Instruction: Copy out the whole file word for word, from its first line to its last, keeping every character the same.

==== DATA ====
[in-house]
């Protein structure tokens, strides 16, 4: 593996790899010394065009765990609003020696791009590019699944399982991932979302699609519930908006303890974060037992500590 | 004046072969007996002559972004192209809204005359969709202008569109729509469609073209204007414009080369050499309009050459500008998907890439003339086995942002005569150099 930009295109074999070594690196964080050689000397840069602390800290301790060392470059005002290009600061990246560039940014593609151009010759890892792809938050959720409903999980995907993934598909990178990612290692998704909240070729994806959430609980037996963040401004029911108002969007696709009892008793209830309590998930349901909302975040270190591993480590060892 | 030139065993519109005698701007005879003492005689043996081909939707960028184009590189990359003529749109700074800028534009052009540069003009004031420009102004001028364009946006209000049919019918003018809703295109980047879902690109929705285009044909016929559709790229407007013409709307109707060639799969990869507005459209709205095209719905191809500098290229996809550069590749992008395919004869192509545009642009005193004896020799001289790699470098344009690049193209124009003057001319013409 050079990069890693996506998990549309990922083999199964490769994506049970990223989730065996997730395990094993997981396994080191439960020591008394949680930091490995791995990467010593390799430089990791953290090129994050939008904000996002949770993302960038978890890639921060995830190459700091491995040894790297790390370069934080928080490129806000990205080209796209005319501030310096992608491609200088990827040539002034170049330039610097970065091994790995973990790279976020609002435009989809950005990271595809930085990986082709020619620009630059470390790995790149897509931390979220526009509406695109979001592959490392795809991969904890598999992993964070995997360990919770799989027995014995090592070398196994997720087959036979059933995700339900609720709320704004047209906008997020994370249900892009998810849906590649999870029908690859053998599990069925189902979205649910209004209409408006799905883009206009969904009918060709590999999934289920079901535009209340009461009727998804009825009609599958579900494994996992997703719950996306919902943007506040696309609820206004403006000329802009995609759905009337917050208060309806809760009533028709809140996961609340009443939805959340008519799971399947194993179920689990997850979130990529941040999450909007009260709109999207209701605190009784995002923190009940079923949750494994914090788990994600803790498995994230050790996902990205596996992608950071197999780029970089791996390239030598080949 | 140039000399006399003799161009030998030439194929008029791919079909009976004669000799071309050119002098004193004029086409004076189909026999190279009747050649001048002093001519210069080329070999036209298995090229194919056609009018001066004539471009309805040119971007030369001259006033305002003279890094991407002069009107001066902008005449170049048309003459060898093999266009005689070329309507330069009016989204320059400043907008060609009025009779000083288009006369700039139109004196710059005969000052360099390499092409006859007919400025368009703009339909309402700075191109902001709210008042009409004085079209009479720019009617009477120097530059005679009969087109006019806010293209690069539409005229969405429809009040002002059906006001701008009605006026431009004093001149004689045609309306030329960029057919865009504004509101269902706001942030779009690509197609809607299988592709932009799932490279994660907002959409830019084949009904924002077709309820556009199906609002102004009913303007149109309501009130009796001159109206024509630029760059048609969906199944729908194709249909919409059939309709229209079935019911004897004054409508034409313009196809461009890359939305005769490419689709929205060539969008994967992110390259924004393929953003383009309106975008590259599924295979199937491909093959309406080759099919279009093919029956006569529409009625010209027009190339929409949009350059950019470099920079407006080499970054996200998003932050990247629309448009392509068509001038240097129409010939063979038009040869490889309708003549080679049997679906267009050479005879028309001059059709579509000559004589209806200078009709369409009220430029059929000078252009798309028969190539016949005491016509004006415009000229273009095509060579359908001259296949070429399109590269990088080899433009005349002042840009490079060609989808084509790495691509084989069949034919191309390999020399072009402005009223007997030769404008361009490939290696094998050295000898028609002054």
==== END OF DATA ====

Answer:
[in-house]
């Protein structure tokens, strides 16, 4: 593996790899010394065009765990609003020696791009590019699944399982991932979302699609519930908006303890974060037992500590 | 004046072969007996002559972004192209809204005359969709202008569109729509469609073209204007414009080369050499309009050459500008998907890439003339086995942002005569150099 930009295109074999070594690196964080050689000397840069602390800290301790060392470059005002290009600061990246560039940014593609151009010759890892792809938050959720409903999980995907993934598909990178990612290692998704909240070729994806959430609980037996963040401004029911108002969007696709009892008793209830309590998930349901909302975040270190591993480590060892 | 030139065993519109005698701007005879003492005689043996081909939707960028184009590189990359003529749109700074800028534009052009540069003009004031420009102004001028364009946006209000049919019918003018809703295109980047879902690109929705285009044909016929559709790229407007013409709307109707060639799969990869507005459209709205095209719905191809500098290229996809550069590749992008395919004869192509545009642009005193004896020799001289790699470098344009690049193209124009003057001319013409 050079990069890693996506998990549309990922083999199964490769994506049970990223989730065996997730395990094993997981396994080191439960020591008394949680930091490995791995990467010593390799430089990791953290090129994050939008904000996002949770993302960038978890890639921060995830190459700091491995040894790297790390370069934080928080490129806000990205080209796209005319501030310096992608491609200088990827040539002034170049330039610097970065091994790995973990790279976020609002435009989809950005990271595809930085990986082709020619620009630059470390790995790149897509931390979220526009509406695109979001592959490392795809991969904890598999992993964070995997360990919770799989027995014995090592070398196994997720087959036979059933995700339900609720709320704004047209906008997020994370249900892009998810849906590649999870029908690859053998599990069925189902979205649910209004209409408006799905883009206009969904009918060709590999999934289920079901535009209340009461009727998804009825009609599958579900494994996992997703719950996306919902943007506040696309609820206004403006000329802009995609759905009337917050208060309806809760009533028709809140996961609340009443939805959340008519799971399947194993179920689990997850979130990529941040999450909007009260709109999207209701605190009784995002923190009940079923949750494994914090788990994600803790498995994230050790996902990205596996992608950071197999780029970089791996390239030598080949 | 140039000399006399003799161009030998030439194929008029791919079909009976004669000799071309050119002098004193004029086409004076189909026999190279009747050649001048002093001519210069080329070999036209298995090229194919056609009018001066004539471009309805040119971007030369001259006033305002003279890094991407002069009107001066902008005449170049048309003459060898093999266009005689070329309507330069009016989204320059400043907008060609009025009779000083288009006369700039139109004196710059005969000052360099390499092409006859007919400025368009703009339909309402700075191109902001709210008042009409004085079209009479720019009617009477120097530059005679009969087109006019806010293209690069539409005229969405429809009040002002059906006001701008009605006026431009004093001149004689045609309306030329960029057919865009504004509101269902706001942030779009690509197609809607299988592709932009799932490279994660907002959409830019084949009904924002077709309820556009199906609002102004009913303007149109309501009130009796001159109206024509630029760059048609969906199944729908194709249909919409059939309709229209079935019911004897004054409508034409313009196809461009890359939305005769490419689709929205060539969008994967992110390259924004393929953003383009309106975008590259599924295979199937491909093959309406080759099919279009093919029956006569529409009625010209027009190339929409949009350059950019470099920079407006080499970054996200998003932050990247629309448009392509068509001038240097129409010939063979038009040869490889309708003549080679049997679906267009050479005879028309001059059709579509000559004589209806200078009709369409009220430029059929000078252009798309028969190539016949005491016509004006415009000229273009095509060579359908001259296949070429399109590269990088080899433009005349002042840009490079060609989808084509790495691509084989069949034919191309390999020399072009402005009223007997030769404008361009490939290696094998050295000898028609002054």